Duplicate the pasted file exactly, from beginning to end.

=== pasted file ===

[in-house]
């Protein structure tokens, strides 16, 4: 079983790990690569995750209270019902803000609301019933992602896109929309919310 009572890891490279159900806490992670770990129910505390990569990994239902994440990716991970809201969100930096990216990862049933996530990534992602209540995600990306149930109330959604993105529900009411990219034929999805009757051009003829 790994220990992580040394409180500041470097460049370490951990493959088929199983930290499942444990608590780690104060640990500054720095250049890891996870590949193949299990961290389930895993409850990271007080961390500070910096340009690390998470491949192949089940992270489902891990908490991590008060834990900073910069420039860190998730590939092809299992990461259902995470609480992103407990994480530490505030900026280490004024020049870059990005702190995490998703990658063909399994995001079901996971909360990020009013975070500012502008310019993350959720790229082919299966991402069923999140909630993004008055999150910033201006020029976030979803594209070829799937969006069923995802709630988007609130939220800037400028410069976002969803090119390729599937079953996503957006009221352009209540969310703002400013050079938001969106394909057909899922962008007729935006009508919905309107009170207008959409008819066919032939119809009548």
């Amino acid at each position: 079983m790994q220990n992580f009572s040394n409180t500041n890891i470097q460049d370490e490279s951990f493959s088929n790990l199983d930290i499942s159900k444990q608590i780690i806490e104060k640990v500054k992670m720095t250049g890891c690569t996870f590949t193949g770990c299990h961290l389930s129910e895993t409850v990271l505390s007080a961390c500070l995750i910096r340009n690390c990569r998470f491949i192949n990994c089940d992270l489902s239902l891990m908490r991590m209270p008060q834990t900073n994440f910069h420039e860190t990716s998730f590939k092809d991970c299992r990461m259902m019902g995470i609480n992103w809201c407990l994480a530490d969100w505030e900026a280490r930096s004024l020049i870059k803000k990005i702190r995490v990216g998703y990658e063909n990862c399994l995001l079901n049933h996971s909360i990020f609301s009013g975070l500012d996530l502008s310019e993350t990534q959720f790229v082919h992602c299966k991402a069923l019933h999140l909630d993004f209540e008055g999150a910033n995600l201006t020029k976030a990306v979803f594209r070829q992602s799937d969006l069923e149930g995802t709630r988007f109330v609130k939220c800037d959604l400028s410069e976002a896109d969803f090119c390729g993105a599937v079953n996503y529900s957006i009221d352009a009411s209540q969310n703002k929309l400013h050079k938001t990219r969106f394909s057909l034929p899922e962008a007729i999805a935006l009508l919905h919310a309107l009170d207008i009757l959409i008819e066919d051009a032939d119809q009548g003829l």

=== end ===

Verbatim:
[in-house]
């Protein structure tokens, strides 16, 4: 079983790990690569995750209270019902803000609301019933992602896109929309919310 009572890891490279159900806490992670770990129910505390990569990994239902994440990716991970809201969100930096990216990862049933996530990534992602209540995600990306149930109330959604993105529900009411990219034929999805009757051009003829 790994220990992580040394409180500041470097460049370490951990493959088929199983930290499942444990608590780690104060640990500054720095250049890891996870590949193949299990961290389930895993409850990271007080961390500070910096340009690390998470491949192949089940992270489902891990908490991590008060834990900073910069420039860190998730590939092809299992990461259902995470609480992103407990994480530490505030900026280490004024020049870059990005702190995490998703990658063909399994995001079901996971909360990020009013975070500012502008310019993350959720790229082919299966991402069923999140909630993004008055999150910033201006020029976030979803594209070829799937969006069923995802709630988007609130939220800037400028410069976002969803090119390729599937079953996503957006009221352009209540969310703002400013050079938001969106394909057909899922962008007729935006009508919905309107009170207008959409008819066919032939119809009548």
């Amino acid at each position: 079983m790994q220990n992580f009572s040394n409180t500041n890891i470097q460049d370490e490279s951990f493959s088929n790990l199983d930290i499942s159900k444990q608590i780690i806490e104060k640990v500054k992670m720095t250049g890891c690569t996870f590949t193949g770990c299990h961290l389930s129910e895993t409850v990271l505390s007080a961390c500070l995750i910096r340009n690390c990569r998470f491949i192949n990994c089940d992270l489902s239902l891990m908490r991590m209270p008060q834990t900073n994440f910069h420039e860190t990716s998730f590939k092809d991970c299992r990461m259902m019902g995470i609480n992103w809201c407990l994480a530490d969100w505030e900026a280490r930096s004024l020049i870059k803000k990005i702190r995490v990216g998703y990658e063909n990862c399994l995001l079901n049933h996971s909360i990020f609301s009013g975070l500012d996530l502008s310019e993350t990534q959720f790229v082919h992602c299966k991402a069923l019933h999140l909630d993004f209540e008055g999150a910033n995600l201006t020029k976030a990306v979803f594209r070829q992602s799937d969006l069923e149930g995802t709630r988007f109330v609130k939220c800037d959604l400028s410069e976002a896109d969803f090119c390729g993105a599937v079953n996503y529900s957006i009221d352009a009411s209540q969310n703002k929309l400013h050079k938001t990219r969106f394909s057909l034929p899922e962008a007729i999805a935006l009508l919905h919310a309107l009170d207008i009757l959409i008819e066919d051009a032939d119809q009548g003829l």